The rift between Austria and Greece widened Friday as Athens denied a request from Vienna’s interior minister to visit a refugee camp, Deutsche Welle reported. The snub comes a day after Greece recalled its ambassador from Vienna — accusing Austria of trying to team up with other countries when it failed to invite Greece to a conference on the crisis.
“Our country guards its borders, which are also Europe’s borders, in the best possible way. This is a fact confirmed by [EU border agency] Frontex, the European Commission and other institutions,” Greek Migration Minister Yiannis Mouzalas said in a statement responding to comments from Austria that Greece has not done enough to protect its borders.
Mouzalas described Austria’s latest move as “hostile” — arguing Greece has dealt with large numbers of refugees. Greek officials ordered that fewer refugees be allowed to travel to country’s mainland from islands close to Turkey.
Despite winter conditions, refugees have continued entering Europe in high numbers, fleeing conflicts and repressive states including Syria, Iraq and Afghanistan. Refugee arrivals in Greece and Italy have already surpassed 120,000 people in 2016, with more than 111,000 people arriving in Greece, according to estimates from the International Organization for Migration. Since the beginning of the year, more than 400 refugees have died making the dangerous Mediterranean crossing into Europe.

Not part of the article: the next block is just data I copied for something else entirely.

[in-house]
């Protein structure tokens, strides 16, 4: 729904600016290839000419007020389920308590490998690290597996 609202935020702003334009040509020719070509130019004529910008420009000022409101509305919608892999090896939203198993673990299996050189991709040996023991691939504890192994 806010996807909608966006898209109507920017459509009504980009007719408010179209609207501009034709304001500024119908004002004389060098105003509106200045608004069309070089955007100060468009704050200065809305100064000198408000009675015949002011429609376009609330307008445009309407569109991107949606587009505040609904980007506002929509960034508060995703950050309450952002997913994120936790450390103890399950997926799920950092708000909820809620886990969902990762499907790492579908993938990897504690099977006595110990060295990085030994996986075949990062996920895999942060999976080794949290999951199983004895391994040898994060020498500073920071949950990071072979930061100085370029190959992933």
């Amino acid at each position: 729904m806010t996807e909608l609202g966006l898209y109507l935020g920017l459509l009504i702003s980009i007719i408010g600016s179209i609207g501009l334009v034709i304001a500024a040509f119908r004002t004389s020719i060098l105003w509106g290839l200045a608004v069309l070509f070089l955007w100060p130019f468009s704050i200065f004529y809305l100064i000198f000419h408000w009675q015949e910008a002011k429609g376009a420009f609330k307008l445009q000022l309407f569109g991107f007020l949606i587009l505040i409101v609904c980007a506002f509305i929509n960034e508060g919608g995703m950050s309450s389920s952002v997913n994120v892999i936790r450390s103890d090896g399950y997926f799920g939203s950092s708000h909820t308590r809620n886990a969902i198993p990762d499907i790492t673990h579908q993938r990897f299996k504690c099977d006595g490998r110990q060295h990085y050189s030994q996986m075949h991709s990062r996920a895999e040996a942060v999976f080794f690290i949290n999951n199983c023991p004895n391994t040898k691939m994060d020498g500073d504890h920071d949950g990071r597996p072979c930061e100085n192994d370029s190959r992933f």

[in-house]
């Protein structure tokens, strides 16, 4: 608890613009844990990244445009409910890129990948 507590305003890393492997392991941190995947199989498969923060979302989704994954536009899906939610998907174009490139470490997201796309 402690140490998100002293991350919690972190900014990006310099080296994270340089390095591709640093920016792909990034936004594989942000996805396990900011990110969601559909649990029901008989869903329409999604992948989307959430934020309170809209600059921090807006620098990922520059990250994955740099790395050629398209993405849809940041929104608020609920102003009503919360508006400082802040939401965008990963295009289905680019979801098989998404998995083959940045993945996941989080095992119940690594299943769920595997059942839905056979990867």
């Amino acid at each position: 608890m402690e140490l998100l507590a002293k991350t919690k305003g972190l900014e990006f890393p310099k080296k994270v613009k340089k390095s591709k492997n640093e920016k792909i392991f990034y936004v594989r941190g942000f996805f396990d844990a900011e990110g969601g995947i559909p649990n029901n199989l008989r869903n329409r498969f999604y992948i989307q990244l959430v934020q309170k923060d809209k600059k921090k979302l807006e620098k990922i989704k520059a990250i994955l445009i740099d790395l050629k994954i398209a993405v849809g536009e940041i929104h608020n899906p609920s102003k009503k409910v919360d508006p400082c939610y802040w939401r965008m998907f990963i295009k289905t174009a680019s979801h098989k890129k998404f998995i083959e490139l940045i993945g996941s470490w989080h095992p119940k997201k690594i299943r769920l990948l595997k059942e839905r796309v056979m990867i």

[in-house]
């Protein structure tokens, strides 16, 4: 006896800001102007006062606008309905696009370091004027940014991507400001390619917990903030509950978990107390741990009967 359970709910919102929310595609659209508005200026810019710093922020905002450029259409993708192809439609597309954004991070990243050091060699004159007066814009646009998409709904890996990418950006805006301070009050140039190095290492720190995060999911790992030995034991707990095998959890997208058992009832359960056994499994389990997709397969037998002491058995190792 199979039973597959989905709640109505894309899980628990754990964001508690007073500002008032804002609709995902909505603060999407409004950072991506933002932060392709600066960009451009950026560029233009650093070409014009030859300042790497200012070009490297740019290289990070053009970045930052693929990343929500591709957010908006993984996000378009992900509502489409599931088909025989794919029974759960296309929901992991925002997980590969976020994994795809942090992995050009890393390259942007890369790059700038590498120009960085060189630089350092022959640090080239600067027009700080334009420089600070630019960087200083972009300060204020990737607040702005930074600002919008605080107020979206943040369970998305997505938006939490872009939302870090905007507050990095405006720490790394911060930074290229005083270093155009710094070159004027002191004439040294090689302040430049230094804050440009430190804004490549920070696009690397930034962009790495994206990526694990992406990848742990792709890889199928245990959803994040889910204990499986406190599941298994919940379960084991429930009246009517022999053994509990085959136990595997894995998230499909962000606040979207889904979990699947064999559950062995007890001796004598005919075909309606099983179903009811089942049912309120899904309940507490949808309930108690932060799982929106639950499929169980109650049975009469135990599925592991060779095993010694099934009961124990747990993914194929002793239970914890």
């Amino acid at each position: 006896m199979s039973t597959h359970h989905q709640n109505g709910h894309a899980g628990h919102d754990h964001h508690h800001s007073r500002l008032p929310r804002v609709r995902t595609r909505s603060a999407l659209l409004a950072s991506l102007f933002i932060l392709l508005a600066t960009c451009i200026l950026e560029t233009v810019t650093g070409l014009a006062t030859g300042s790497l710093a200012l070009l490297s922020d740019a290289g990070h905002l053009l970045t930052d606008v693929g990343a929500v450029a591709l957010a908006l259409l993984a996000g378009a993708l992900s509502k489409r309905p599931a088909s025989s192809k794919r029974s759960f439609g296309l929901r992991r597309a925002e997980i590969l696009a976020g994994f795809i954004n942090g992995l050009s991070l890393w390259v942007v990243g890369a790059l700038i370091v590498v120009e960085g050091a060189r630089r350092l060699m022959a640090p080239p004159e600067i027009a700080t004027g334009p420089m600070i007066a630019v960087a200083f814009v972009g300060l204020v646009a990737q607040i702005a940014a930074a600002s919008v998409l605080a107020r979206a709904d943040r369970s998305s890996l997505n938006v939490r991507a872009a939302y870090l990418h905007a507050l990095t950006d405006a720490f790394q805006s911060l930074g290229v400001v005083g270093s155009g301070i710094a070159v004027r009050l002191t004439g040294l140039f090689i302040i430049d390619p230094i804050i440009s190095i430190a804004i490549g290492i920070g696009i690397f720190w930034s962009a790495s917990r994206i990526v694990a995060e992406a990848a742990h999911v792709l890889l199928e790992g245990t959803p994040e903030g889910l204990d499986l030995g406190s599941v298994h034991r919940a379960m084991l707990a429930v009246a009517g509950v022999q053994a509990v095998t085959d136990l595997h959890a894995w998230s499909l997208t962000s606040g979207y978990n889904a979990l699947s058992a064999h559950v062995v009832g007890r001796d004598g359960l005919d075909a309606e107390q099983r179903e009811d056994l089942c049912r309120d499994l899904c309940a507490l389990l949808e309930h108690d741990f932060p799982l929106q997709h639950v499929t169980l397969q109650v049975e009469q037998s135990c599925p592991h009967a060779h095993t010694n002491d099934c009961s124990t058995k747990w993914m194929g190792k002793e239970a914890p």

Ministers from Austria and Balkan countries met Wednesday to discuss border checks and how to stem the influx of refugees. EU states are scheduled to meet March 7 to discuss the crisis along with Turkey.
Disagreements between countries have become more pronounced in recent weeks with the British newspaper the Guardian running an editorial Thursday urging European states to work together calmly.
“Bridges need to be mended, not ambassadors recalled,” the editorial said. “The EU is a rich bloc of 500 million inhabitants that should be capable of managing the arrival of hundreds of thousands of desperate people. That can only happen if it is done collectively and in close, cool-headed consultation – not in frantic, separate moves that only make the problem worse.”